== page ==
A Winning A/R Strategy: It Shouldn’t Take a Crisis

Posted by Marilyn Miller on April 30, 2020  /   Posted in Uncategorized

Last year, I helped a physician close his practice. He did not close because he could not attract patients. He did not close because he did not get results for his patients. He had a very large and loyal patient base who were devastated when he announced his closing.

The doctor closed his practice because he was losing money. He was losing money because no one was billing the balances after insurance.

He told me, “I was working so hard but not making any money. My “sales” numbers – new patients – looked great. I did not realize that we were not collecting money until it was too late.”

Another small medical practice was forced to close his practice due to an injury. When he met with a business broker to value his business, he was “shocked” to learn that he was owed $300,000. Much of the debt went back far beyond the legal statute of limitations, and was lost to him forever. He hired us and we recovered quite a bit for him, but it was a fraction of what he would have seen had he had an accounts receivable management program in place.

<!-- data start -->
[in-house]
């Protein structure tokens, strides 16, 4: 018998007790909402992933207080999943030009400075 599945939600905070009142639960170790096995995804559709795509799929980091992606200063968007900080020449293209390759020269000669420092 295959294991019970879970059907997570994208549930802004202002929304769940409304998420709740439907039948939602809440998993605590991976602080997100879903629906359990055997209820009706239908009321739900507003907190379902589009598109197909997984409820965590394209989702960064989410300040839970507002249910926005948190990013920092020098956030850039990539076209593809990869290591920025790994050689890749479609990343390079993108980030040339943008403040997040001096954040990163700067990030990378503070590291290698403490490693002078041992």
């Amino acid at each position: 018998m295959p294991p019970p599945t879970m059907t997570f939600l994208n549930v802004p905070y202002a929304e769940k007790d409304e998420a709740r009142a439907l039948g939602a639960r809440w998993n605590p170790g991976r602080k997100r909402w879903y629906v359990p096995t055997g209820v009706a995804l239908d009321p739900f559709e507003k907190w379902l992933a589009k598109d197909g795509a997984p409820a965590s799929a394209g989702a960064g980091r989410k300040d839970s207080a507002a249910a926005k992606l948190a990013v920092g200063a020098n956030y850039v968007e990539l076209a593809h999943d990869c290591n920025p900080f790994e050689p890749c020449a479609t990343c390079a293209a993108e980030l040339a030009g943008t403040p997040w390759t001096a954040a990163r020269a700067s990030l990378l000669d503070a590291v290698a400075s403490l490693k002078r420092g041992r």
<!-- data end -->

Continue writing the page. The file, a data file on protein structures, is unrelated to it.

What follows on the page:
Accounts receivable management is not rocket science.  You need only a plan and commitment to it.

The first thing you need is an aging report. An aging report shows how much you are owed, and how long you have been owed it. The aging report becomes your A/R map. Follow it. Live by it.

 

Devise a process to review monthly (at least!) and address each again receivable.

Put a team together and designate one person to  drive the process and make sure it stays on track. If you are an sole proprietor, it will all be on you, but if you are lucky to have a team to help you, use that help.

Decide the action you will take at each aging milestone.

For example, send a “friendly reminder” letter to customers who are 30 days past due. However, at 45 or 60 days, you need to escalate the process which could mean a less friendly letter or a phone call.

Determine your limits and stick to them.   

At some point around 90-120 days out, for  customers that ignore your efforts, another escalation – a Small Claims suit or referral to a collection agency is in order. Too many businesses send bills for months or years, and wonder why people are not paying them.

Do not wait for a crisis to force you to face an accounts receivable nightmare. Give accounts receivable management the same importance you give to sales, customer service, and any other part of you business.

 

 

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